Questions: How commonly and how quickly does low back pain reoccur in a cohort of people who have recently recovered from an episode of low back pain? What are the prognostic factors for a recurrence of low back pain? Design: Prospective inception cohort study with monthly follow-up for 12 months. Participants: A total of 250 patients who had recovered from an episode of low back pain within the last month. Outcome measures: The primary outcome was days to recurrence of an episode of low back pain. Secondary outcomes were: days to recurrence of low back pain severe enough to limit activity moderately, and days to recurrence of low back pain for which healthcare was sought. Results: Within 12 months after recovery, 69% (95% CI 62 to 74) of participants had a recurrence of an episode of low back pain, 40% (95% CI 33 to 46) had a recurrence of activity-limiting low back pain, and 41% (95% CI 34 to 46) had a recurrence of low back pain for which healthcare was sought. The median time to recurrence of an episode of low back pain was 139 days (95% CI 105 to 173). Frequent exposure to awkward postures, longer time sitting (> 5 hours per day), and more than two previous episodes were predictive of recurrence of an episode of low back pain within 12 months (p < 0.01). Conclusion: Recurrence of low back pain is very common, with more than two-thirds of individuals having a recurrence within 12 months after recovery. Prognostic factors for a recurrence include exposure to awkward posture, longer time sitting, and more than two previous episodes.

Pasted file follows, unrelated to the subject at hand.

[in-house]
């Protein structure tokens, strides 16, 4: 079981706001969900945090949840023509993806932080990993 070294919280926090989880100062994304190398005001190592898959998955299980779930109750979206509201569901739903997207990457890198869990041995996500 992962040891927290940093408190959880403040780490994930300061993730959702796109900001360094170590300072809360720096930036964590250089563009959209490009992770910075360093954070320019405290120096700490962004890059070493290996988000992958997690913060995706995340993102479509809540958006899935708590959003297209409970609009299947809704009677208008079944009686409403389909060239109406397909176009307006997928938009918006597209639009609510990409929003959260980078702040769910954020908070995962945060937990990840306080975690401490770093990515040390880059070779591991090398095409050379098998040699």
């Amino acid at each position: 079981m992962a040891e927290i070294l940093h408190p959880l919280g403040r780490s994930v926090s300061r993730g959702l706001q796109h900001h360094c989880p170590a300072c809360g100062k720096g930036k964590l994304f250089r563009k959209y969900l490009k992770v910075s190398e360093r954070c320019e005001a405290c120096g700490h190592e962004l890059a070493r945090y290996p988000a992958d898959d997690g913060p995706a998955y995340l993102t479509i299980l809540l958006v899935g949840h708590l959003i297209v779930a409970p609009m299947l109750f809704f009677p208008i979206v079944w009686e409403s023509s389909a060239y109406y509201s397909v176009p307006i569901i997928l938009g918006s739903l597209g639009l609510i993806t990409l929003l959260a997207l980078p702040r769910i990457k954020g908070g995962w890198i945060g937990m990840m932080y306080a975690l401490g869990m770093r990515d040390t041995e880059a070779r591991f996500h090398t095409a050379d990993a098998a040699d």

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- Cohort studies
- Low back pain